Archive for July, 2017

BOOK INFO

Length: 325 Pages

Publisher: Villipede Publications

Release Date: October 31, 2016

Review copy provided by author in exchange for an honest review

I have been a fan of J. Daniel Stone’s ever since I discovered his work through his short stories “Wormhole” (Dark Visions – Volume Two) and “Metamorphosis” (Ominous Realities) from Grey Matter Press’ stellar collection of anthologies. While I enjoyed those stories a lot, it was Stone’s contribution to last year’s I Can Taste the Blood that sticks with me the most and made me a fan for life. The story focuses on Bok and Jared, lovers who meet a mysterious filmmaker known as Laurenz and are quickly tangled up in his web of secrets and depravity. The story takes some truly dark and violent turns, and Stone makes some truly bold choices that pushes his contribution into extreme horror territory. Why do I bring up this story? Besides the fact that I think it is a brilliant novella, I feel like it shares similar ideas with Stone’s sophomore novel, Blood Kiss. If you haven’t already grabbed a copy of I Can Taste the Blood, I urge you to head on over to Amazon and order a copy along with Blood Kiss so you can get the full experience of this brilliant story.

Blood Kiss is a unique novel where Stone takes readers on a voyage into the world of art and the processes that drive it. Not to say that every artist is driven by darkness or trauma, but this novel feels like a love letter to the art of creating and those who pursue their passions at any cost. I have said it before in previous reviews of Stone’s work, but he really is a master of setting, which is an underrated quality of authors in my opinion. Stone’s depiction of New York City leaps off the page and he infuses the city with life with views from someone who lives there and allows his readers to experience the city first hand. It’s not the sanitized version we get from movies and TV shows, but the gritty and vibrant reality. I could literally quote section after section of Blood Kiss to illustrate this point, but trust me, you will want to read them for yourself.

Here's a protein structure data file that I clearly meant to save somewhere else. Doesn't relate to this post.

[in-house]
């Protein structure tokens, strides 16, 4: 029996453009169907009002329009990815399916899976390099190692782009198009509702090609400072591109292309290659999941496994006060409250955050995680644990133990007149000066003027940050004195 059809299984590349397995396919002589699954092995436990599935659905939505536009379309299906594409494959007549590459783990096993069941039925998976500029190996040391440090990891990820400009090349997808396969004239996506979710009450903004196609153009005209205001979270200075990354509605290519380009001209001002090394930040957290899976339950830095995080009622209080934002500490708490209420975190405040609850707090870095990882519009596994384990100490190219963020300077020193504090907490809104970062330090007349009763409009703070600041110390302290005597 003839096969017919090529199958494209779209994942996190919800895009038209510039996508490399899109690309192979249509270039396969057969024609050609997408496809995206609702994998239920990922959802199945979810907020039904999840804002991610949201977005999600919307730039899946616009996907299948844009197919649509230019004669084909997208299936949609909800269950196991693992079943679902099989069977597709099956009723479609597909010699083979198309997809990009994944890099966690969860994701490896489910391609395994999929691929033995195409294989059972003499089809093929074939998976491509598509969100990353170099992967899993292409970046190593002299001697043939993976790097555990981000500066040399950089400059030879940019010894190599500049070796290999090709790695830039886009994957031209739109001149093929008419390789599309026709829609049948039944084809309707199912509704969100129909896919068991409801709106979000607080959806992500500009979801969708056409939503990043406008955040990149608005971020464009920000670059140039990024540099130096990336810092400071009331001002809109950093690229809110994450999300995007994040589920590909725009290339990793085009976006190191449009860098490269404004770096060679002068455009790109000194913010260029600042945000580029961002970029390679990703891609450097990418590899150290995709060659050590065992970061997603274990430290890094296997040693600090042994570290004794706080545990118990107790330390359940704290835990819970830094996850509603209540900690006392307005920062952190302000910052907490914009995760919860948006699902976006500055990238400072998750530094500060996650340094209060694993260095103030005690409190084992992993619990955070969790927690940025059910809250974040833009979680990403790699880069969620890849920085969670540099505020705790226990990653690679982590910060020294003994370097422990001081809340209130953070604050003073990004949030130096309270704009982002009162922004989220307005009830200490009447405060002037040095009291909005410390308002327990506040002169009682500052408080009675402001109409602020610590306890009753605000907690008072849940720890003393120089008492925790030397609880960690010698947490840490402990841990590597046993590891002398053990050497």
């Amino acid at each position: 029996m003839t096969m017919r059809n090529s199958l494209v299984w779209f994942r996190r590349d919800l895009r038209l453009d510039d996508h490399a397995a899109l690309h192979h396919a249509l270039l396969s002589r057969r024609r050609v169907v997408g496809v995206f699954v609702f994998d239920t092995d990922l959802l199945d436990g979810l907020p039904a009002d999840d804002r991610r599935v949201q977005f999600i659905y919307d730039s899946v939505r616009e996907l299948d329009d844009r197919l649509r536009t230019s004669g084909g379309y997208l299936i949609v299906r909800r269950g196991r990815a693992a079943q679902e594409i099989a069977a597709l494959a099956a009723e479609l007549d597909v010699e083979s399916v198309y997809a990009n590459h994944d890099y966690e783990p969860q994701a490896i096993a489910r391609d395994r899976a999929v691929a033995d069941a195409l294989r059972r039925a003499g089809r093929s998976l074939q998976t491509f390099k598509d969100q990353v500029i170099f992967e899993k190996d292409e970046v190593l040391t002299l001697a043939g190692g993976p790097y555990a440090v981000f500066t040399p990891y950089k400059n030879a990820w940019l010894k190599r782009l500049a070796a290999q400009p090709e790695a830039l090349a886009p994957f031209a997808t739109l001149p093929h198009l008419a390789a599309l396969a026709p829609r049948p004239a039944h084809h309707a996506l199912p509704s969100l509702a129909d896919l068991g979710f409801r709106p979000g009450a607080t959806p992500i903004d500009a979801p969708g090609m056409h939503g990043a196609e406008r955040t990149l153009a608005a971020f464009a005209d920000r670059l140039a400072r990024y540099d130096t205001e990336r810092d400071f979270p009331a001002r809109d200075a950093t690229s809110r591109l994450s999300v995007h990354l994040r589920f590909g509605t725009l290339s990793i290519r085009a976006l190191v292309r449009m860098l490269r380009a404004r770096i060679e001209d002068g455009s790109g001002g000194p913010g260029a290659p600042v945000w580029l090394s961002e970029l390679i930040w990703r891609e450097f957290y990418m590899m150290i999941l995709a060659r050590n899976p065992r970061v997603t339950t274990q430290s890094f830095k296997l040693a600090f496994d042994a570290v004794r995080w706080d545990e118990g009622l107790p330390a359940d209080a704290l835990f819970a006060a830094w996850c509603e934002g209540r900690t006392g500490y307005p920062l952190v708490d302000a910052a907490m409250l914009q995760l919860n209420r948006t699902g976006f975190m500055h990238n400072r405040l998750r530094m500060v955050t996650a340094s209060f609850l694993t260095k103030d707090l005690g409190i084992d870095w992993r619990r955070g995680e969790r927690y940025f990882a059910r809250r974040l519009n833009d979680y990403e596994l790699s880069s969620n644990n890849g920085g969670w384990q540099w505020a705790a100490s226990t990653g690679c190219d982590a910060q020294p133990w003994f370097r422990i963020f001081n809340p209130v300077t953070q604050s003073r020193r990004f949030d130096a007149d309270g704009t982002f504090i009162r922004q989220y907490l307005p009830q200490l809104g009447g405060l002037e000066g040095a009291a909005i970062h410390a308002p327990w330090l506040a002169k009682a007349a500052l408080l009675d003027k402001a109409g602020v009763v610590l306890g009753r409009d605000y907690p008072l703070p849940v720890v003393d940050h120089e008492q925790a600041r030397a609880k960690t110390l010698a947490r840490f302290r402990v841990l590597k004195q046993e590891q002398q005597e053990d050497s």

Blood Kiss is an enthralling work of art that honestly left me as mesmerized as some of the people who witnessed Tyria and Dorian’s art, though with much less serious consequences. It’s a haunting and lyrical book that makes you question the reality of the events that unfold throughout the course of the story. It is full of lust, darkness, art, shadows and figures outside the realm of reality.

Stone’s Blood Kiss opens from Dorian Wilde’s point of view. He is an artist that specializes in the contrast of beauty and darkness, creating visceral works of art. His upbringing was rough as his parents never showed him any sort of affection, but he was able to accept this and it fueled him to become the man we meet in the book. While he was angry growing up when he reached his teens he channeled his anger into his creative endeavors. He is attracted to solitude and fell completely into the world of art and literature. He was constantly searching for his own path and growing up he frequently received beatings and insults from his father for being different. The day after his father caught him wearing his mothers underwear, he found a suitcase by the door with some money in it, effectively being kicked out of his own home.